I’ve done this in an impartial way without looking at Primary, 2cp or 2pp votes and how the new boundaries would affect this.

  15. Had a busy couple of weeks and wasn’t able to properly review all of the submissions (especially the ones without maps), but managed to submit some general comments about how the committee should deal with crossing the Yarra. Even though were strong arguments for Melbourne to cross into Macnamara, or to abolish Casey, I’ve opted to argue for a crossing between Jagajaga and Menzies. I think this ends up being the least disruptive and most reversible solution, and would help to shake-up the poor boundaries around Box Hill.

    @Captain Moonlight @Drake @Trent
    Thank you all for the positive feedback on my submission. I think my suggestion to avoid a major crossing of the Yarra might be too radical for the committee, but I hope that my analysis of the projection figures invites some further comments.

    Good to see everyone’s submissions in the mix. Lots of different approaches, but also a fair bit of consensus around certain divisions. @Trent, your discussion of the Macnamara boundaries is excellent, and is well supported by many other submissions. I hope the committee takes up this proposal once more. We all know it makes perfect sense.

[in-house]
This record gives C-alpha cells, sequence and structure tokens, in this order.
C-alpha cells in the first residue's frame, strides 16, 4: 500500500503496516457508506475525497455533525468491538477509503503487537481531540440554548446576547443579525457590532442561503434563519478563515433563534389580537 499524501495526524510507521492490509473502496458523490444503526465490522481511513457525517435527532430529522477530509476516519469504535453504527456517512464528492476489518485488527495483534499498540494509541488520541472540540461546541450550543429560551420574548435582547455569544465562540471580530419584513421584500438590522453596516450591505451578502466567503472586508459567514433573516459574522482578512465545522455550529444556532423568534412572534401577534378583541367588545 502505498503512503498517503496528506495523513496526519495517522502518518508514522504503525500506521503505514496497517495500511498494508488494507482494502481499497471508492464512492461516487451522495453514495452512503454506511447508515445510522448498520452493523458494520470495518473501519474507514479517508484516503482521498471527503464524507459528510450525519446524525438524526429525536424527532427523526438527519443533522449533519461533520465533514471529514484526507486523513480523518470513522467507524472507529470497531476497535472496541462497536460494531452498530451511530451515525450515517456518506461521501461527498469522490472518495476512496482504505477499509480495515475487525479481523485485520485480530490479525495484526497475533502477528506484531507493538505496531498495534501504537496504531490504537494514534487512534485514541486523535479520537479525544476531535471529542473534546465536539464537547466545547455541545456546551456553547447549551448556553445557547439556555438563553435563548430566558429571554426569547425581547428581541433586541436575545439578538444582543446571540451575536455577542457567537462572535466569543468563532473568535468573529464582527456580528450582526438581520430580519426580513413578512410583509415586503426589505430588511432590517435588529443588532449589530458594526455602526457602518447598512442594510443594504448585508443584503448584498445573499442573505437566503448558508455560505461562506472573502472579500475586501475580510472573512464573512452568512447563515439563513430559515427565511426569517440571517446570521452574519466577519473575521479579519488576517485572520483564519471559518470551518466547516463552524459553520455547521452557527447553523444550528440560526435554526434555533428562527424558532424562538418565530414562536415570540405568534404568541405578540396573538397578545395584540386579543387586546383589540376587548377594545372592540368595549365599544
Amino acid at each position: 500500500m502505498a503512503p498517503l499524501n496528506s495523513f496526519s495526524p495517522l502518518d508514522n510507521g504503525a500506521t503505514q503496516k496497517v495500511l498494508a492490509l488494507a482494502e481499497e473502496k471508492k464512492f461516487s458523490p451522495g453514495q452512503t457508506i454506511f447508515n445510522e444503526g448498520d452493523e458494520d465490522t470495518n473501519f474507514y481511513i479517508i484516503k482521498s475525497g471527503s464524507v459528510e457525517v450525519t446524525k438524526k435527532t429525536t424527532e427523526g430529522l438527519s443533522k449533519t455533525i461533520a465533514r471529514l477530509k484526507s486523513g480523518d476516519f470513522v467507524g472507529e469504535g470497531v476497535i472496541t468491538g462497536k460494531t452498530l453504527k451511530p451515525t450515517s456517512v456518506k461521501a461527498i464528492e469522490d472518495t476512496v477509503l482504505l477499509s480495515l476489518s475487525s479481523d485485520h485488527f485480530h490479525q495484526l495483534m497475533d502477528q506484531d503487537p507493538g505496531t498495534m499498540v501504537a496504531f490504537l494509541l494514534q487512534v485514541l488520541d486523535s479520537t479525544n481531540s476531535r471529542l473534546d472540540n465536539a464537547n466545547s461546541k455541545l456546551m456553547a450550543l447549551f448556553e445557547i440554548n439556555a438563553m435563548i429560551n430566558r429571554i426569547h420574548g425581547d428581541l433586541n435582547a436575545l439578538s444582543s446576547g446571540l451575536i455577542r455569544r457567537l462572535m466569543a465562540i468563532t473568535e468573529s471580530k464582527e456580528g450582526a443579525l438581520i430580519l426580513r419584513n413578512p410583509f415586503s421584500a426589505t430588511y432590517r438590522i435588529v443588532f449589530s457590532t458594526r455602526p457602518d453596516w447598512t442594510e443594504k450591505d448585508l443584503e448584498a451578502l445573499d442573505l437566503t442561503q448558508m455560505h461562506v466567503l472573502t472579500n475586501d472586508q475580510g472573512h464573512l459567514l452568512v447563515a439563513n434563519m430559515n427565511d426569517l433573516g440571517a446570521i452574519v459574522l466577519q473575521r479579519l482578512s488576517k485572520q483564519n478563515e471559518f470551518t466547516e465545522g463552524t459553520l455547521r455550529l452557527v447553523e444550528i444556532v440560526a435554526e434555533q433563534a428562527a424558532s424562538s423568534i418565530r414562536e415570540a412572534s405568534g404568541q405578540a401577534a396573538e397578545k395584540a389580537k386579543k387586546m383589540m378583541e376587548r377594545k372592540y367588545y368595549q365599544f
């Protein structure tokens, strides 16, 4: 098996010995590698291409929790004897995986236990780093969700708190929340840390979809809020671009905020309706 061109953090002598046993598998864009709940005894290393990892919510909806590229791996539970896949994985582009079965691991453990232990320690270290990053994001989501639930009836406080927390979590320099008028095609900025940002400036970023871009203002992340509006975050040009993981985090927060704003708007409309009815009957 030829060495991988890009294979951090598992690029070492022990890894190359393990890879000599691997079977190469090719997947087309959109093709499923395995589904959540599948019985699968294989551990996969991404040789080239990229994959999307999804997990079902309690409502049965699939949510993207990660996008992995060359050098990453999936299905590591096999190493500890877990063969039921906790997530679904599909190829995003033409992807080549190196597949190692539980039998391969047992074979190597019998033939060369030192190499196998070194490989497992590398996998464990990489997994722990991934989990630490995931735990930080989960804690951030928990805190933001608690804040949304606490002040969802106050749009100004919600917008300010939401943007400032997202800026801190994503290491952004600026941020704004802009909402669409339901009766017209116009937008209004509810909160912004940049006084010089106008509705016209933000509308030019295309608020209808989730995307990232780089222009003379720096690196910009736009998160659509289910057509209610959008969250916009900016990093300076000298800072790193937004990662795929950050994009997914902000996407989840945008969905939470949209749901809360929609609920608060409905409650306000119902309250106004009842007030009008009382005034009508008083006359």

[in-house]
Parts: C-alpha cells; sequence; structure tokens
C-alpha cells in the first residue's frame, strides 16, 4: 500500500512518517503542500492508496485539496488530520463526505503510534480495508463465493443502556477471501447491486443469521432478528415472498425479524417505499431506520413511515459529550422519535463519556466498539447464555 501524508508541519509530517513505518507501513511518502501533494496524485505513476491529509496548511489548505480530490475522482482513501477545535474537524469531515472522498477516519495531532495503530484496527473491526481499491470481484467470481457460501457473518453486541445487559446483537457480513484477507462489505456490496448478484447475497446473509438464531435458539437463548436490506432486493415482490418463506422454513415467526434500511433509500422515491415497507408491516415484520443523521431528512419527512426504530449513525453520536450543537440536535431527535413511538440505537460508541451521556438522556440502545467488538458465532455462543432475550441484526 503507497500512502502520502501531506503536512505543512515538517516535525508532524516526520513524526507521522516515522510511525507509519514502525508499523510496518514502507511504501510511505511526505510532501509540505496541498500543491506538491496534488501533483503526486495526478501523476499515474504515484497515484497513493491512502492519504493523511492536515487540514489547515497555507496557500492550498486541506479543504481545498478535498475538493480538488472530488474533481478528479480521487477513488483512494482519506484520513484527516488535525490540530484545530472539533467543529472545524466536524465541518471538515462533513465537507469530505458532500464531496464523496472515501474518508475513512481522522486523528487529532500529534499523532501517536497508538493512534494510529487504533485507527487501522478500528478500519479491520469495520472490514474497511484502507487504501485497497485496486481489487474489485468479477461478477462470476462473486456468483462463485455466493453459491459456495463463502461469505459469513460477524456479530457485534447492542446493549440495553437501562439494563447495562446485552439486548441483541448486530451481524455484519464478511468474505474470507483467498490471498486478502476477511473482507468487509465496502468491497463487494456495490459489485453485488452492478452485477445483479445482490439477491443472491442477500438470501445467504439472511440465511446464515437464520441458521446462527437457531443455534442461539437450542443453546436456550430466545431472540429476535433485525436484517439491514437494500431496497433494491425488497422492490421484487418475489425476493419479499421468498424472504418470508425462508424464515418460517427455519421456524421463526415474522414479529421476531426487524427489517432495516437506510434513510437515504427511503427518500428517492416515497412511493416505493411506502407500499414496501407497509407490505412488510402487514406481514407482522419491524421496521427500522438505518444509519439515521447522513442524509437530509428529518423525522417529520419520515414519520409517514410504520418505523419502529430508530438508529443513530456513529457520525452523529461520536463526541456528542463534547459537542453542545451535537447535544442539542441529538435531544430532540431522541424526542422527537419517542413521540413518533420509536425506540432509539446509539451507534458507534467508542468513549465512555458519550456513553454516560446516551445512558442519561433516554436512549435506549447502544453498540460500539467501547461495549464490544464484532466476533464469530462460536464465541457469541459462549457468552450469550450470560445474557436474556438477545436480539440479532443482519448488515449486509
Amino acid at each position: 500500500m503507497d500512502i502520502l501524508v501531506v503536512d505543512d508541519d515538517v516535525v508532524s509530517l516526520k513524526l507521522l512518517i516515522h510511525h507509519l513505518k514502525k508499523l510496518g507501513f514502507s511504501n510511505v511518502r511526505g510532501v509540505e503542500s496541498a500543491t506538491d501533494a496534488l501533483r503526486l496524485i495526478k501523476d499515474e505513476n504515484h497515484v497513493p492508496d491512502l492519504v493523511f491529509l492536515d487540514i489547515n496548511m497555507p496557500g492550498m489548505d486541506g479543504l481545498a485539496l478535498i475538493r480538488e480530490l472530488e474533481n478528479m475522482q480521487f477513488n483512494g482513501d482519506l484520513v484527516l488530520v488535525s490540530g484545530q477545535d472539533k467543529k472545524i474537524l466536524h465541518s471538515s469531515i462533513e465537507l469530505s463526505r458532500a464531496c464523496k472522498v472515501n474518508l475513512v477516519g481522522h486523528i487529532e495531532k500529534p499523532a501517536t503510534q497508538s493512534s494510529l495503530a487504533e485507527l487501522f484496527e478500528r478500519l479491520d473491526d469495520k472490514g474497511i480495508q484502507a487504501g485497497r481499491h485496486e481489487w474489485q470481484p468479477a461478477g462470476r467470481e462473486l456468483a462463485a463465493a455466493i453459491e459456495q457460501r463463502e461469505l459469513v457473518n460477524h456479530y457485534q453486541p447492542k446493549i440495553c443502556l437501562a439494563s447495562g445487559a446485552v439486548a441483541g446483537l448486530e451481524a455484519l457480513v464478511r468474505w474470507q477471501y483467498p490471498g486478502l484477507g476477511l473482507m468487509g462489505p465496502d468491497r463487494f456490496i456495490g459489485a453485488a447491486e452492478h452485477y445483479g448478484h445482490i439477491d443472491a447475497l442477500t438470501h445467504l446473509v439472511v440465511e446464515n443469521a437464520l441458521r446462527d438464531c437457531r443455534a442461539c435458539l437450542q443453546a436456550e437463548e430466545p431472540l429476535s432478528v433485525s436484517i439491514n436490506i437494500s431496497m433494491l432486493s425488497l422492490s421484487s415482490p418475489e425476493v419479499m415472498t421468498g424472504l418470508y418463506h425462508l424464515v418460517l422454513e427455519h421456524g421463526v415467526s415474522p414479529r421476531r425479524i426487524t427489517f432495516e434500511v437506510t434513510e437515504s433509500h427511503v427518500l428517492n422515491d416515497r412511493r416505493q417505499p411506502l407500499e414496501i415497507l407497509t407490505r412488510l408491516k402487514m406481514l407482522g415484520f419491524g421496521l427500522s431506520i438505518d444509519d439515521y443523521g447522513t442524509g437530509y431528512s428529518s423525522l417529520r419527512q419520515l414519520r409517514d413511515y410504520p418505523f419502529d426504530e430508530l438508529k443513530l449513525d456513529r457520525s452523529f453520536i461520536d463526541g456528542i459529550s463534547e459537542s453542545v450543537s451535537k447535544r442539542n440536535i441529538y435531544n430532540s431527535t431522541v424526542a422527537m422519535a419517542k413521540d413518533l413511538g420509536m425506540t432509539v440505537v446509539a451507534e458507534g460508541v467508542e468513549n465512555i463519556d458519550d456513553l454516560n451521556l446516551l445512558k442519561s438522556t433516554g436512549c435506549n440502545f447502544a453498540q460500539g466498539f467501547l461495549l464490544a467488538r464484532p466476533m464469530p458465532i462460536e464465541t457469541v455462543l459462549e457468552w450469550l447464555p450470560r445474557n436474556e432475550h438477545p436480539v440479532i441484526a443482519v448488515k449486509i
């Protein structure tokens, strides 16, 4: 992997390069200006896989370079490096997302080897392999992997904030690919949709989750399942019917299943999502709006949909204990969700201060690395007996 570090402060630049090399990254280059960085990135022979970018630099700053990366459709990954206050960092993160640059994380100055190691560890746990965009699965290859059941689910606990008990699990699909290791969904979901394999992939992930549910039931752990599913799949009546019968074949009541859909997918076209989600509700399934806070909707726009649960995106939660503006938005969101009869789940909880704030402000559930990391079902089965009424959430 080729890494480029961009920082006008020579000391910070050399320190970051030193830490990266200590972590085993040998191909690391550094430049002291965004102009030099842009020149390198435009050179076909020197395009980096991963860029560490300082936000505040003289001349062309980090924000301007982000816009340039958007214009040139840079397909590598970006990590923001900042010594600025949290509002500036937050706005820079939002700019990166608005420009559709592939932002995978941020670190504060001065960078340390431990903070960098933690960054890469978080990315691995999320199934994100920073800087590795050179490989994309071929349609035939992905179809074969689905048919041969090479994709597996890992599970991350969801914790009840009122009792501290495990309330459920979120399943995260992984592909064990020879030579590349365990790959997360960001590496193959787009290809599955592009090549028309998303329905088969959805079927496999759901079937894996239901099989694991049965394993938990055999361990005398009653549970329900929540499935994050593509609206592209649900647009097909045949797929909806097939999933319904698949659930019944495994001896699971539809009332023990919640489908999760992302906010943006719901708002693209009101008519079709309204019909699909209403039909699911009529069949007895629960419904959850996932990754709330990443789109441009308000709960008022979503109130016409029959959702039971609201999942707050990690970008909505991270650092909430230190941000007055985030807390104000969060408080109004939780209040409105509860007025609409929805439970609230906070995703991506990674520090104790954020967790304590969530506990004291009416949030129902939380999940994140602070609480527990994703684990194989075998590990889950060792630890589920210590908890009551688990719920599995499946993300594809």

Overall, if we do the Prahran/Caulfield swap and align Kooyong with Boroondara, a lot of the divisions in the Southeast fall naturally into place. Isaacs is still a bit of a mess, but I don’t think anyone found a way to solve that.

  16. Thanks @Angas. Yeah I did notice if you largely leave Macnamara/Melbourne border alone, and do the Prahran/Caulfield swap than Higgins/Macnamara/Goldstein and Kooyong all fall nicely into place. What you then do with Bruce/Isaacs and Hotham (particularly with Dandenong council) is the big issue.